Rachel ten Brink | Founder, Scentbird

"Don’t be afraid of speaking up- but also learn to listen. It’s a great skill to be able to listen and quickly understand what others need or want."

How do you start your day? 

Running to drop off two kids to school—but it’s my favorite part of the day.


What would you tell yourself as a teenager?

Dream bigger—take more chances.


What is the best piece of advice you have ever received?

“If it doesn’t work, try something else.” My mom gave me this advice when I had kids–but I think it applies to a lot of things in life.


What do you need to get you through each day?

Lots and lots of coffee, my iphone and a ton of energy.


What are you reading?

Elena Ferrante’s My Brilliant Friend and Charles Duhigg’s The Power of Habit.


Briefly describe your business and inspiration for it. 

Scentbird is a subscription service for designer and niche fragrances.  Customers get to pick from 450 Designer and top niche brands (Gucci, Prada, Nest, etc.) and get a sleek purse spray filled with the perfume of their choice for $15/month. Our inspiration is we feel that perfume truly has the ability to make you happy, but spending over $100 on a perfume that you don’t love…. that doesn’t make you happy.  In order to be sure if you love a scent, you have to live with it, let it develop.  With Scentbird, you can try your perfume at home on your own time and find what you love.


How has your passion fueled your business?

I am a beauty girl through and through.  I love the industry; love beauty products. I love how it can make women feel good about themselves.  I also love technology, finding smart solutions to everyday problems and just making lives easier.  I enjoy that Scentbird marries both of these passions.


What made you decide to become an entrepreneur?

I was at a crossroads personally where I had been successful in corporate jobs, but was at a point where I felt I was not learning, and was not as involved in technology as much as I wanted to be.  I felt that to truly innovate, you had to be outside the corporate parameters.  Plus, I always knew that I’d start something someday- it just didn’t happen for me until later in my career.


Who inspires you?

Arianna Huffington – I love how she continues to reinvent herself and stay incredibly connected and current. My mom also inspires me. We joke in our family that if you ask my two brothers or me who is her favorite, we each answer, “I am”. She is not one to sugar coat and is very honest, but also makes you feel that special. My mom is beautiful and charming and incredibly down to earth. You throw her into any situation, with any group of people and she is able to connect. She finds the humanity and commonalities in anyone. I admire her capacity to build those meaningful connections and make people feel good about themselves.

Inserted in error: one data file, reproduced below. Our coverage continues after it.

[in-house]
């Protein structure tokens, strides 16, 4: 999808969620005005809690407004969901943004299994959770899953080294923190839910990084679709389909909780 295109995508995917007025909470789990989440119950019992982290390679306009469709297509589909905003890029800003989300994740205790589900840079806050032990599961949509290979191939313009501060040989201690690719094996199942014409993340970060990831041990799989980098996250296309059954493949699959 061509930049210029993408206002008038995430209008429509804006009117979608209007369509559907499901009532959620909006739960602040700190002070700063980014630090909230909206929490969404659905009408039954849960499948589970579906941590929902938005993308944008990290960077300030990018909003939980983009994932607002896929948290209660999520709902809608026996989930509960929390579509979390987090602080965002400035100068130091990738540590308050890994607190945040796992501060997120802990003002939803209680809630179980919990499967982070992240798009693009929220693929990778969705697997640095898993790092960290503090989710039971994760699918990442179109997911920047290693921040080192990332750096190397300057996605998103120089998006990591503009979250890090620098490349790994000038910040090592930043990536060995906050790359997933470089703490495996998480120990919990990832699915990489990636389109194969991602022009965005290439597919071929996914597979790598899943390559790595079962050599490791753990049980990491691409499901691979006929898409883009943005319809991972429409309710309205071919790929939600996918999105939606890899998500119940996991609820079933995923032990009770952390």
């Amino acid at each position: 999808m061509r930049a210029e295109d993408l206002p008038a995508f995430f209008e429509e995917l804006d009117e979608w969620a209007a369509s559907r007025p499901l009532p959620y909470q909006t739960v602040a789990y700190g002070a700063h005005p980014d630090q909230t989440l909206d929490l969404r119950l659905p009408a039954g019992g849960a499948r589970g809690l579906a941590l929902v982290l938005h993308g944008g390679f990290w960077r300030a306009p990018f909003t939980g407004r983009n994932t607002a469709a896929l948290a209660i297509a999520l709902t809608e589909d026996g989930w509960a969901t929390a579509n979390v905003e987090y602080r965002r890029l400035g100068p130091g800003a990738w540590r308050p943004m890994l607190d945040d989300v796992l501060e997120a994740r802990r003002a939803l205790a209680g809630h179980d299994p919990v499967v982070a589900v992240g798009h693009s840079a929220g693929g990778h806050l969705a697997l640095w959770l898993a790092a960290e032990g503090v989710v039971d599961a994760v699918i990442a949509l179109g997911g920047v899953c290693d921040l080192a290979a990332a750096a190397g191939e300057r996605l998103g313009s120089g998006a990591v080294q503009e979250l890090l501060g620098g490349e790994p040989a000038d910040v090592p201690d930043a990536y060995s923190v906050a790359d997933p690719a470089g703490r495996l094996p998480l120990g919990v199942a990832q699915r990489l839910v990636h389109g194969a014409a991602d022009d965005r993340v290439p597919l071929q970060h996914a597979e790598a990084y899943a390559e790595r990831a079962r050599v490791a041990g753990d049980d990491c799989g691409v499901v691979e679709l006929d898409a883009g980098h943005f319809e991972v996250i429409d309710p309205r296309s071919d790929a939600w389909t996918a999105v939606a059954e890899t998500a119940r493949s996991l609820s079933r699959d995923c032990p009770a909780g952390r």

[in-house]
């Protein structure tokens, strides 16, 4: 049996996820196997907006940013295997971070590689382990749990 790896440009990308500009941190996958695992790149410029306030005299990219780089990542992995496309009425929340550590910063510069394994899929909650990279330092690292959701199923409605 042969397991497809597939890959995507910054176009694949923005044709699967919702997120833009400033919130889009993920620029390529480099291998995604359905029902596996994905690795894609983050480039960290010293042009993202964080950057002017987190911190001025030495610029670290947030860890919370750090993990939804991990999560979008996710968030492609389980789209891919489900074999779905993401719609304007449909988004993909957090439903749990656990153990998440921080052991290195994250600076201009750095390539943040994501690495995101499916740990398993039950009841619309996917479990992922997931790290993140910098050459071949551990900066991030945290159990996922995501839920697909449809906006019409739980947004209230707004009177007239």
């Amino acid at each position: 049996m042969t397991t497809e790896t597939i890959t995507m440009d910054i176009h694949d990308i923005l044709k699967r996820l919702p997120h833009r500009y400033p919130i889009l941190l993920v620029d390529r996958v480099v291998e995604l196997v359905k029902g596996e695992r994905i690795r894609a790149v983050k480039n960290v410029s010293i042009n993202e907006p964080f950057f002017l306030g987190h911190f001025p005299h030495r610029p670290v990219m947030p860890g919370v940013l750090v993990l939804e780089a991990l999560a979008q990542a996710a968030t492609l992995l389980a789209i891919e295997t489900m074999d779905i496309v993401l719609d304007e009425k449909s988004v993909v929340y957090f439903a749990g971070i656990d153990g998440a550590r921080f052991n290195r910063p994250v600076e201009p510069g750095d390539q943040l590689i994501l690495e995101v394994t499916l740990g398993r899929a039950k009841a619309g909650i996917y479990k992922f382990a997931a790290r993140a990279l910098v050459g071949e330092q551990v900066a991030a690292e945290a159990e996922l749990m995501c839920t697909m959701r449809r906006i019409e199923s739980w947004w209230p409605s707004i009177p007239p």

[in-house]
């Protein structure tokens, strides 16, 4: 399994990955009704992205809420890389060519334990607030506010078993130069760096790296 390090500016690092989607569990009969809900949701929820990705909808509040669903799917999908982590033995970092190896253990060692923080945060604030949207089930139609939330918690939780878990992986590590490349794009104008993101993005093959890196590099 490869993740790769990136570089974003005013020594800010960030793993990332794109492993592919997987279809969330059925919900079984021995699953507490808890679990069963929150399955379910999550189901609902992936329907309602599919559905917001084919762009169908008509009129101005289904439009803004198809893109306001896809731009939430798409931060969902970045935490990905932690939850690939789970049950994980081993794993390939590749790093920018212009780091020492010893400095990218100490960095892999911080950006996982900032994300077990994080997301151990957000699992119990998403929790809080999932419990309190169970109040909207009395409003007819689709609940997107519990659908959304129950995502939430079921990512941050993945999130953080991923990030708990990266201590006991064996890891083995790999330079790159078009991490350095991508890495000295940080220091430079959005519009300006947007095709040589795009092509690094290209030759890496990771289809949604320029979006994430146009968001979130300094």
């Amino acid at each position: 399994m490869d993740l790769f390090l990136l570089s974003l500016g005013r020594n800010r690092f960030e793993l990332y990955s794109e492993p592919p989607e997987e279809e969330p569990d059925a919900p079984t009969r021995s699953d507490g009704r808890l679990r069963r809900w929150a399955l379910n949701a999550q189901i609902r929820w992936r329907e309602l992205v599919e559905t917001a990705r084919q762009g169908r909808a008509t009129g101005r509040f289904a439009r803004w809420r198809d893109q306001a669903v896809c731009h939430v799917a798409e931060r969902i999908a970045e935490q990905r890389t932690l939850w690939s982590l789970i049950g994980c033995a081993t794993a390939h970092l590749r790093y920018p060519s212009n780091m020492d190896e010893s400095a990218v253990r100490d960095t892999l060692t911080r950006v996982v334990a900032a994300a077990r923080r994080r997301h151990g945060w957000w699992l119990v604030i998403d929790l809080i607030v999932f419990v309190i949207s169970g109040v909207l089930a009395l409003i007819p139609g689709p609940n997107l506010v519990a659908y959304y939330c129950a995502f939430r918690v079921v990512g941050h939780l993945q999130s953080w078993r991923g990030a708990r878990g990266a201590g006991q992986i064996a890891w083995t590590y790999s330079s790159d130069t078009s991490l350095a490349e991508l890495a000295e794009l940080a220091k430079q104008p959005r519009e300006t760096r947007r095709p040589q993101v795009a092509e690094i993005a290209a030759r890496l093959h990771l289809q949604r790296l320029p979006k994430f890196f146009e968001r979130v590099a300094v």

What was the tipping point for realizing you had a good business?

We tried for almost a year with another business model (“warby parker for perfume”) and it just didn’t take off. It was hard to accept that after so much effort, we didn’t have that “product-market fit” but when we shifted models to Scentbird subscription- we quickly saw that the idea had legs.


What has been the key to your success?

Resourcefulness.  You have to be creative, you have to think outside the box and you have to hustle.  Also, I believe you have to talk to people- talk to your customers, talk to your investors, talk to other brands, talk to your competitors.  Being a good listener is seeing opportunities.


What lessons have you learned along the way that you wish you would have known at the beginning of your start-up career?

Don’t be afraid of speaking up- but also learn to listen. It’s a great skill to be able to listen and quickly understand what others need or want.


What would you have done differently?

I learned to be brutally honest with myself and the team.  Don’t fall in love with the project to the point where you don’t see the facts.  We should have pivoted the business model for Scentbird sooner, but we had invested so much time and energy, it was hard to see the facts.


What is the biggest challenge you have had in your business to date and how did you pull through it?

As I mentioned before- we had some very dark times where we had worked so hard on a business and it was not taking off. For us- it was being honest to ourselves as a team, taking a hard look and brainstorming with really smart people to come up with options.


What aspects of being a start-up entrepreneur do you love and/or hate?

I love the creativity, the passion, the willingness to try new things and constantly innovate. Personally, it’s very intense and the hours are very long which is tough when you have two young kids and a two-career household.


What would you say to another woman who asked you if they should take the leap and start their own business?

Go for it! Just be realistic and be ready to work hard and adapt. Also, don’t go at it alone. Single founders have a hard time raising money- and there is a reason for it- fail rate is much higher. You need co-founders and employees with complimentary skills. One of the reasons I did not start a business earlier is that everyone I knew professionally had the same skill sets that I did. I looked for co-founders that brought areas of expertise that I did not have.

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